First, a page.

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Harper Collins, Apr 13, 2004 - Juvenile Fiction - 32 pages
2 Reviews

Marian called it Roxaboxen. (She always knew the name of everything.) There across the road, it looked like any rocky hill -- nothing but sand and rocks, some old wooden boxes, cactus and greasewood and thorny ocotillo -- but it was a special place: a sparkling world of jeweled homes, streets edged with the whitest stones, and two ice cream shops. Come with us there, where all you need to gallop fast and free is a long stick and a soaring imagination.

In glowing desert hues, artist Barbara Cooney has caught the magic of Alice McLerran's treasured land of Roxaboxen -- a place that really was, and, once you've been there, always is.


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This book is great for children of all ages. It shows how a little imagination can go a long way and how a simple concept is passed from one generation to the next. As I read the story I felt as if I ... Read full review

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More than a story of a children's imaginatinary play village, this is the story of the sustaining role of early experiences. The return of the children as old people adds the transcendant element of how such early memories remain with us for life and provide comfort in old age. This changes the book for a nice story to a profound revelation of the power of youth and the poignancy of old age. This is one of my two or three favorite books of all time. It transcends the genre of children's literature in its offering of this powerful and well presented insight.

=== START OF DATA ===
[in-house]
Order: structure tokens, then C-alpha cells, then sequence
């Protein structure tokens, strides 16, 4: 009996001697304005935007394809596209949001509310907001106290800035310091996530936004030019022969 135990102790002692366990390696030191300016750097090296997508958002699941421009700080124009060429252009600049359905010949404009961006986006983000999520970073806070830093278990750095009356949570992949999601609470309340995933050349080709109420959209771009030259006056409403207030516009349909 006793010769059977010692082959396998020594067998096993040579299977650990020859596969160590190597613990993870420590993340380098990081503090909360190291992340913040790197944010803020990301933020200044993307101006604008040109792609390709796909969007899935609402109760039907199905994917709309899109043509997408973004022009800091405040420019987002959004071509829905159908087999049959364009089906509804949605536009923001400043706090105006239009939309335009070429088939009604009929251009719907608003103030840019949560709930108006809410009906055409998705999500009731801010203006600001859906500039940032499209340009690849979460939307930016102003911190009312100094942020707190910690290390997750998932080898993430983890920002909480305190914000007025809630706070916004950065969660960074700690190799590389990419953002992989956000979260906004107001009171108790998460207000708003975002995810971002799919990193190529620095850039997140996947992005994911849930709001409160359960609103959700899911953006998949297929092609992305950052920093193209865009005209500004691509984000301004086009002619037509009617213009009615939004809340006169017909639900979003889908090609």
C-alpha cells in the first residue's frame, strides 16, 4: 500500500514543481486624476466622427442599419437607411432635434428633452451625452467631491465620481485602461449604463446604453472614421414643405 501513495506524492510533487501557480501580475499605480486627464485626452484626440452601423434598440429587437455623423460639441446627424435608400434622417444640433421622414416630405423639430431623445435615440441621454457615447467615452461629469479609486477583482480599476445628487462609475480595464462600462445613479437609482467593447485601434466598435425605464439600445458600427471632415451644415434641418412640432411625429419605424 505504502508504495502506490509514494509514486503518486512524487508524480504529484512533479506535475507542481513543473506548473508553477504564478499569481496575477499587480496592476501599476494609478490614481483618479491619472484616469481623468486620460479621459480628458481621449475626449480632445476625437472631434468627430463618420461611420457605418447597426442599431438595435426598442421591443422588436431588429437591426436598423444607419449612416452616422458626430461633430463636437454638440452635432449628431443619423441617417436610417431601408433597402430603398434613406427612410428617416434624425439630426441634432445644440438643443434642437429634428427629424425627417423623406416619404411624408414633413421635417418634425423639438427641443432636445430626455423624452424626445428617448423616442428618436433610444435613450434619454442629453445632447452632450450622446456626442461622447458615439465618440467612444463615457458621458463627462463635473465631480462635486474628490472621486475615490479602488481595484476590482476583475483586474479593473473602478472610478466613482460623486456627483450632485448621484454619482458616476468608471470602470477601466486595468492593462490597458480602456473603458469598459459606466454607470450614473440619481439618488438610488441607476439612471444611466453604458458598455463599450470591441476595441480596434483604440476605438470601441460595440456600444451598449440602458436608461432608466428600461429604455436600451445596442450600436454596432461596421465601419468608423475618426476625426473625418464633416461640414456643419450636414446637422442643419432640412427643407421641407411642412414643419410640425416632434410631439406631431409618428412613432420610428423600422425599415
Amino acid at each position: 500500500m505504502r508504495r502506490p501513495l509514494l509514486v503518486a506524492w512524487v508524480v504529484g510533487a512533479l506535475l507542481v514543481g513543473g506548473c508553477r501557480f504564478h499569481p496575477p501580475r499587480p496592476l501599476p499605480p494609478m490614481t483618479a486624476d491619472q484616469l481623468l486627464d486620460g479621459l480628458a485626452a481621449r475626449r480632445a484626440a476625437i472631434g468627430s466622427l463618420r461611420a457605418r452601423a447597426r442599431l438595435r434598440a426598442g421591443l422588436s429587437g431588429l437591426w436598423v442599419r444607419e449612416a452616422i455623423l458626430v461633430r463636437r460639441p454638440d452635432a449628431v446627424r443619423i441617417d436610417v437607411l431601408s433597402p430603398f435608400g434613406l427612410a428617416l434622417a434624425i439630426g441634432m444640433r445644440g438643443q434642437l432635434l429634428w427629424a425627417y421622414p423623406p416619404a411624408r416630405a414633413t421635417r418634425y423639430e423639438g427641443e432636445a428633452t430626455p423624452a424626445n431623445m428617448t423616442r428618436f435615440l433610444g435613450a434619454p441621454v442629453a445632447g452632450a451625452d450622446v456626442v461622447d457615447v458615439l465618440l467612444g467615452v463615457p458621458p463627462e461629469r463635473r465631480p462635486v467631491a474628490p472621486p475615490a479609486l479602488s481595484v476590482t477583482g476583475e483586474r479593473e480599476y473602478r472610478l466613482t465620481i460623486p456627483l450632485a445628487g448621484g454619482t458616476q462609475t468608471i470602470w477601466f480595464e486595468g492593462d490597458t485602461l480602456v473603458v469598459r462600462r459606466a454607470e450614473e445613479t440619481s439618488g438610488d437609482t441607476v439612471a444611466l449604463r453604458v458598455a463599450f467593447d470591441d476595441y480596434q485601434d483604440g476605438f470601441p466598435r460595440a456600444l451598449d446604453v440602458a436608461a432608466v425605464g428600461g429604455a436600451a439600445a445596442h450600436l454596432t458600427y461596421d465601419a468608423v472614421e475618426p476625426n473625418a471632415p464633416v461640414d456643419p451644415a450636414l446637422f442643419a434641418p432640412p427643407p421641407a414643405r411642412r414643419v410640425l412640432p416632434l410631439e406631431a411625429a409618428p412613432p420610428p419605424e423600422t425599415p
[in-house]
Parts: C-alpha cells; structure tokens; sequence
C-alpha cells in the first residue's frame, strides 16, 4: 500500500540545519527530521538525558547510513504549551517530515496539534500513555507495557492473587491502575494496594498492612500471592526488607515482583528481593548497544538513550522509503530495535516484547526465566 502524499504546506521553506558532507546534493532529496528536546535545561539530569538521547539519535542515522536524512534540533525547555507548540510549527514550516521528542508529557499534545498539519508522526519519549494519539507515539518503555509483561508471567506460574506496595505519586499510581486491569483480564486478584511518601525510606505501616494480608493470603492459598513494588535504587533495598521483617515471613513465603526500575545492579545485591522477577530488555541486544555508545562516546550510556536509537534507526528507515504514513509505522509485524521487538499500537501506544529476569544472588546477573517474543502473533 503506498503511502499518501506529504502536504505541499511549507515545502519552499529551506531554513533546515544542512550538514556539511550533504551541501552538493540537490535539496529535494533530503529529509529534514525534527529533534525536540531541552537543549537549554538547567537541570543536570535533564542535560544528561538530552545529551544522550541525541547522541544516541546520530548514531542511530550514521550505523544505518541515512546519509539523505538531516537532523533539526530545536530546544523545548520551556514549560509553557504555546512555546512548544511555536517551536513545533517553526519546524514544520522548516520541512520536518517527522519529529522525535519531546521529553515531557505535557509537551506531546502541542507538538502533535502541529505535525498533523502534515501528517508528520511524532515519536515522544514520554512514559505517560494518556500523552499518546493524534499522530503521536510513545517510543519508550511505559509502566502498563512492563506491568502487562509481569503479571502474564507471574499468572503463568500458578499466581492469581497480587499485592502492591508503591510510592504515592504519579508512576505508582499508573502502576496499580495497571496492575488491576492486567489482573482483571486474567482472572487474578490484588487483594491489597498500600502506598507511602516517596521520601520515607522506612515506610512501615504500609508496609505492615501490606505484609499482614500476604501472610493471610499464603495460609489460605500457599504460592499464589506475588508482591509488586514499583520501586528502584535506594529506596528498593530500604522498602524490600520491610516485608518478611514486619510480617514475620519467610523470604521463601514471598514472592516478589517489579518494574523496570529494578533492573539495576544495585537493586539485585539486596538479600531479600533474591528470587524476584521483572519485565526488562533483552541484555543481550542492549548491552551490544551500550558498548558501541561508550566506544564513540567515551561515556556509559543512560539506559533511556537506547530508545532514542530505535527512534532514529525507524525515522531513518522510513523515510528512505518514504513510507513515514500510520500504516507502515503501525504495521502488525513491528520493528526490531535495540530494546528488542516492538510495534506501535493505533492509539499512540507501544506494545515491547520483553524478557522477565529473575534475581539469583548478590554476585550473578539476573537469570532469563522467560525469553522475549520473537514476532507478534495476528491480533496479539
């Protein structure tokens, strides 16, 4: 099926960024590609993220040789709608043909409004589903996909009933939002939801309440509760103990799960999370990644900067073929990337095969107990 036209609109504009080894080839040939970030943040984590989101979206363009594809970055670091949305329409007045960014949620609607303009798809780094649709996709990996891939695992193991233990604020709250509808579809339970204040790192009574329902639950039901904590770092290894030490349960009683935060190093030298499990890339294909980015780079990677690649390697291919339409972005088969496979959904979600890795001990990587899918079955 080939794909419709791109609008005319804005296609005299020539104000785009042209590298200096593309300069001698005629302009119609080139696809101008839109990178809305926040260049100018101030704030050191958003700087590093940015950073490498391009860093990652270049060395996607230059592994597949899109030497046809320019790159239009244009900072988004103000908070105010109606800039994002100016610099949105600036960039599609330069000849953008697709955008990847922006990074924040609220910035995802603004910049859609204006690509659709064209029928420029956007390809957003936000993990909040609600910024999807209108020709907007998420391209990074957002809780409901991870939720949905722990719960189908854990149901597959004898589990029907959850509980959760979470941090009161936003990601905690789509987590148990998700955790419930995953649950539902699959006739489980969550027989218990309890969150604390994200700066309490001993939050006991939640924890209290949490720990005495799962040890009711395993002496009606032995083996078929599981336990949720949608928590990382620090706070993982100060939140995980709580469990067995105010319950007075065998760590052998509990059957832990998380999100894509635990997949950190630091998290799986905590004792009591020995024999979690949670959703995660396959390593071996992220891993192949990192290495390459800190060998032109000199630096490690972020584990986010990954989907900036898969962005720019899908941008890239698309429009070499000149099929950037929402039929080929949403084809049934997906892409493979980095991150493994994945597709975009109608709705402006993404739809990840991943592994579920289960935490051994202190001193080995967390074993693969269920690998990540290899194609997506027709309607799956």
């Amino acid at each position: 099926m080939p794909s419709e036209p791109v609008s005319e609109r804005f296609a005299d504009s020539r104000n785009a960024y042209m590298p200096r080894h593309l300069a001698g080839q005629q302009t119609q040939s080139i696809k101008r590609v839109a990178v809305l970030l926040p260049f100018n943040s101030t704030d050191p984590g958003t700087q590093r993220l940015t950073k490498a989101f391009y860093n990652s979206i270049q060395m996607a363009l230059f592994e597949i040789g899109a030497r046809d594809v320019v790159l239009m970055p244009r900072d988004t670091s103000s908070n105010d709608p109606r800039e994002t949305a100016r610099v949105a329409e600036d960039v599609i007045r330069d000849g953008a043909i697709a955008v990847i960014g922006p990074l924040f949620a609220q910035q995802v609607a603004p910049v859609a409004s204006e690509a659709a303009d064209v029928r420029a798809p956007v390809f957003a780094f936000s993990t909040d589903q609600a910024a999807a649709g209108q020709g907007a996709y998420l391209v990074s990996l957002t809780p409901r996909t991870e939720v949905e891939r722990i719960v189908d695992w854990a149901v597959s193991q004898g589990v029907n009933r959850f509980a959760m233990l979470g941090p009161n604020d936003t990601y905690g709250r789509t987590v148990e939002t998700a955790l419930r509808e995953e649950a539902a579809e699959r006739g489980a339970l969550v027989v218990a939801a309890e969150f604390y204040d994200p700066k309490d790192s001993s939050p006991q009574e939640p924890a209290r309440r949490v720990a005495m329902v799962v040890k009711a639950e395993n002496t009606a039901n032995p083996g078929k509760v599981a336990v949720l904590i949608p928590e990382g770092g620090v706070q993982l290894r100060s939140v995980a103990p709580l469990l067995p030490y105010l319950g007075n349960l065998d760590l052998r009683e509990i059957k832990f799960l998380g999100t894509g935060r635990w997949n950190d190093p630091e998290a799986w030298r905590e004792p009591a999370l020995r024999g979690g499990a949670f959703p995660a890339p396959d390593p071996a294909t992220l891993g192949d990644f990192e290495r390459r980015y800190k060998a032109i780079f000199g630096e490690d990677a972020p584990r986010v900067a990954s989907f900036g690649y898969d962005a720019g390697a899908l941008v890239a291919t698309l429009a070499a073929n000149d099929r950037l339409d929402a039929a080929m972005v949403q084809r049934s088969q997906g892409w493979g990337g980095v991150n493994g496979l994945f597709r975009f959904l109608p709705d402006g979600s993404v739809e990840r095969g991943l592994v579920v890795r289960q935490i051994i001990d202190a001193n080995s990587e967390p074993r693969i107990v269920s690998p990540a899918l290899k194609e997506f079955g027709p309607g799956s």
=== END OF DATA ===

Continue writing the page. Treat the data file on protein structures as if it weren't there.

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About the author (2004)

Alice McLerran was an "Army brat" and moved every year or so -- from Hawaii to Germany, from New York to Ecuador.

She still leads a gypsy life, traveling the world with her physicist husband and dividing time between their home in New York and their "dacha" in the mountains of Oregon. She's happy to visit schools anywhere! The McLerran cat, Shuwa, prefers to stay home.

"Children often ask me how I started being a writer, and I tell them: by loving stories. My mother made up stories at bedtime, and my grandmother was a story-teller as well. I always read, and read, and read. I think most writers do. One bit of luck, I think, was that from the first I wrote for others. Over the years I made countless poems and little books as gifts. When you write for real readers, of course you want to do your best."

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